Entrepreneurs and tech geeks have a new brand of co-working space that feels more like a Moose Lodge than an office space. You're more likely to walk past an arcade than a water cooler.
Think of the way you use coffee shop table space, but replace baristas and latte sippers with like-minded professionals and industry savvy entrepreneurs.
Located in the South Broad Ripple area of Indianapolis, Speak Easy is a clubhouse primarily focused on serving entrepreneurs and start-ups rather than catering to freelancers and work-at-home employees like many other co-working spaces. It's striving to become a place that the Indianapolis start-up scene can call home. It is not an accelerator, an incubator, or a place that funded start-ups can use to avoid paying rent. Instead, it's a place where “Indianapolis-based entrepreneurs, start-ups, and the folks who support them to work, play, and collaborate.”
Speak Easy has placed a stake in the ground as the first club solely dedicated to the support of local area start-ups. It claims to be a cross between a 17th century salon, coffee shop, and science lab than an office environment. The yearly membership fee is much less than your typical co-working space since you won't get your own dedicated workspace.
However, the lack of a dedicated workspace only adds to opportunities for innovative thinking–which is gold for any start-up entrepreneur. Without a nailed-down working location, a more flexible ‘liquid’ network is created, thus allowing for the open-ended collisions between ideas that can't travel through rigid office walls. In the book How Buildings Learn, Stewart Brand discovered that the magic of highly innovative workspaces comes in the balance between order and chaos. Speak Easy combines the order of a common area office infrastructure and private meeting spaces and conference rooms with the chaos of a gaming center, library, and even a bar with free coffee-and free beer.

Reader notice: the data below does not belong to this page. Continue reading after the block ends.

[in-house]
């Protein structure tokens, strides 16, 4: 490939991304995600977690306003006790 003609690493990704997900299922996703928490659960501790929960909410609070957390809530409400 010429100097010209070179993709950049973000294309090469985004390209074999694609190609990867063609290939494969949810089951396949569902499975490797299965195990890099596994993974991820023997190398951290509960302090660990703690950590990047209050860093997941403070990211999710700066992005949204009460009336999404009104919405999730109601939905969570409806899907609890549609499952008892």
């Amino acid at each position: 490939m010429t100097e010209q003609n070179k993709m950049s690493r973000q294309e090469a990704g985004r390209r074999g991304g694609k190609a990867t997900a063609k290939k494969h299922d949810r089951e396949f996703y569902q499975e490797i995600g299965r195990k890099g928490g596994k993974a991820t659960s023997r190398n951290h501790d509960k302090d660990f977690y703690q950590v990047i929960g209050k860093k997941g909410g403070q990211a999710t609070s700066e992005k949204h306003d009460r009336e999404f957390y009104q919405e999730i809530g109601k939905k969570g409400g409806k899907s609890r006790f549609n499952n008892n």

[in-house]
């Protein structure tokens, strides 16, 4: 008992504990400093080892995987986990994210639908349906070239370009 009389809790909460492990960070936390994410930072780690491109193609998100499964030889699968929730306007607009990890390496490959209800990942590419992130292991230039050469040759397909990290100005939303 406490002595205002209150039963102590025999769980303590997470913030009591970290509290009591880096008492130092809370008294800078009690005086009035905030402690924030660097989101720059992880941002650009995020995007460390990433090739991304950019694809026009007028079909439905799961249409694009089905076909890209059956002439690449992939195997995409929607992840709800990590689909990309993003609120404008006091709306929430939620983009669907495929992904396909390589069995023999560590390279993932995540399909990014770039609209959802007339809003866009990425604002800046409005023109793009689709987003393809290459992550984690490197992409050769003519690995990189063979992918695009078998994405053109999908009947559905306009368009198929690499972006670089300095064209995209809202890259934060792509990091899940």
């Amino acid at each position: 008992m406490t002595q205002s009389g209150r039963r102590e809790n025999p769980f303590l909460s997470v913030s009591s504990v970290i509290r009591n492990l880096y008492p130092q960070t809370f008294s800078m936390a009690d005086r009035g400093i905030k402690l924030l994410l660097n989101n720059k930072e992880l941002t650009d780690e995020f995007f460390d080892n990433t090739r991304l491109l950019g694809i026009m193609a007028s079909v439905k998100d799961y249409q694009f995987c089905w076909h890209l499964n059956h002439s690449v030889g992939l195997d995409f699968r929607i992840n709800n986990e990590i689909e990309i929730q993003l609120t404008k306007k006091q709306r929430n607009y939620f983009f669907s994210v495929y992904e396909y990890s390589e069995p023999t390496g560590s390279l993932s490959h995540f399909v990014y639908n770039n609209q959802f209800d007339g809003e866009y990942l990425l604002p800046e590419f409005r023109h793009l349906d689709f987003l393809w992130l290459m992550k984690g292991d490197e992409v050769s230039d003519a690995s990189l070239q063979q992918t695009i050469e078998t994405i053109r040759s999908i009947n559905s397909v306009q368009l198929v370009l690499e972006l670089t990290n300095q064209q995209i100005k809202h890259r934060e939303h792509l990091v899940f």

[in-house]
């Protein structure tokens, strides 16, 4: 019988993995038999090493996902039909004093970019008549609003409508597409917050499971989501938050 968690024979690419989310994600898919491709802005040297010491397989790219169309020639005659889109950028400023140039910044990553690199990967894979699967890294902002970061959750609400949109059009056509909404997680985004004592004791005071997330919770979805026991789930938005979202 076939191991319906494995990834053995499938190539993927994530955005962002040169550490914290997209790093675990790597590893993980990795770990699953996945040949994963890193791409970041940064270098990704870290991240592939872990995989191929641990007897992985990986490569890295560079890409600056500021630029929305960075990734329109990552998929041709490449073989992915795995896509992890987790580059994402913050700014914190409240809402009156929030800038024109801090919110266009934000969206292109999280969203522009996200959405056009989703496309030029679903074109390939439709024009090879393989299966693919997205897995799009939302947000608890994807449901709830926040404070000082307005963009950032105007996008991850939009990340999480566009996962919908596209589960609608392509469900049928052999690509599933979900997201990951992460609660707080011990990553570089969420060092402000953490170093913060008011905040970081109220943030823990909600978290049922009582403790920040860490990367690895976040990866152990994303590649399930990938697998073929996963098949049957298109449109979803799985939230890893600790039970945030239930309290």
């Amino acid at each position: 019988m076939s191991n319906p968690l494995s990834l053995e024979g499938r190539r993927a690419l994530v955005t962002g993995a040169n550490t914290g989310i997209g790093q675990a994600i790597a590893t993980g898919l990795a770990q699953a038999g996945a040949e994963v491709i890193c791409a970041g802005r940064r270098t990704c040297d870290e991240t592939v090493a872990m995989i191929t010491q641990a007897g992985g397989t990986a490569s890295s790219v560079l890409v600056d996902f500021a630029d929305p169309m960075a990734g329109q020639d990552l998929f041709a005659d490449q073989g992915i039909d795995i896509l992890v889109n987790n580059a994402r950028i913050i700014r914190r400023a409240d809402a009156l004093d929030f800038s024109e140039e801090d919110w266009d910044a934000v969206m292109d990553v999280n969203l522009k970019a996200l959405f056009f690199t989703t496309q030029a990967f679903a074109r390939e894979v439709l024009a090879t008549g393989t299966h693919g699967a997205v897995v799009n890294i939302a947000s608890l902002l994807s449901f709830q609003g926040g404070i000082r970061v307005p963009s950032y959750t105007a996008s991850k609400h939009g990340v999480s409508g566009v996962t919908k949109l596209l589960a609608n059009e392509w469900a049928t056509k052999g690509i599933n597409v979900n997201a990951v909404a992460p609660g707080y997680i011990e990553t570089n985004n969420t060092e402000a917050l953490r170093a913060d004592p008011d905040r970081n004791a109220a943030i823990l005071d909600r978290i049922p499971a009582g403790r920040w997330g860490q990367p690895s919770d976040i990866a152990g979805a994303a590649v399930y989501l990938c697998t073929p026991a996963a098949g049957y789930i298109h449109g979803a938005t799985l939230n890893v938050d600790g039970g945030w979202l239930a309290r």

Additionally, most start-up founders typically don't have the opportunity to interact with talented individuals who possess skills in a different field. A club like Speak Easy can facilitate these interactions and stimulate innovation through outside-the-box thinking. The community is like an ocean reef, combining specialists and competitive individuals in a dense area that serves as a platform for innovation and survival. Just as a reef can exist thousands of miles inside a barren ocean, a diverse and innovative space like Speak Easy can exist within a widely distributed population like Indianapolis.
Starting a company is a transition into an unpredictable life. And the inevitable entrepreneurial emotional rollercoaster can easily throw you off track. Having a workspace to call home and a place to interact with other professionals going through the same process can provide much needed stability and confidence in the early days of any start-up. A club like Speak Easy can provide a platform that allows start-ups to:
- pull from and contribute to a wide variety of expertise
- be part of a community
- increase connections in the business community
- make developments faster
- evolve faster
- enhance survivability
When we started Slingshot SEO we were confined to the back of a warehouse with no windows. I believe that being a part of Speak Easy would have made our start much more interesting and may have provided value through interactions that we did not have in those early days. It will be interesting to see the first generation of start-up successes emerge from supportive clubs like Speak Easy.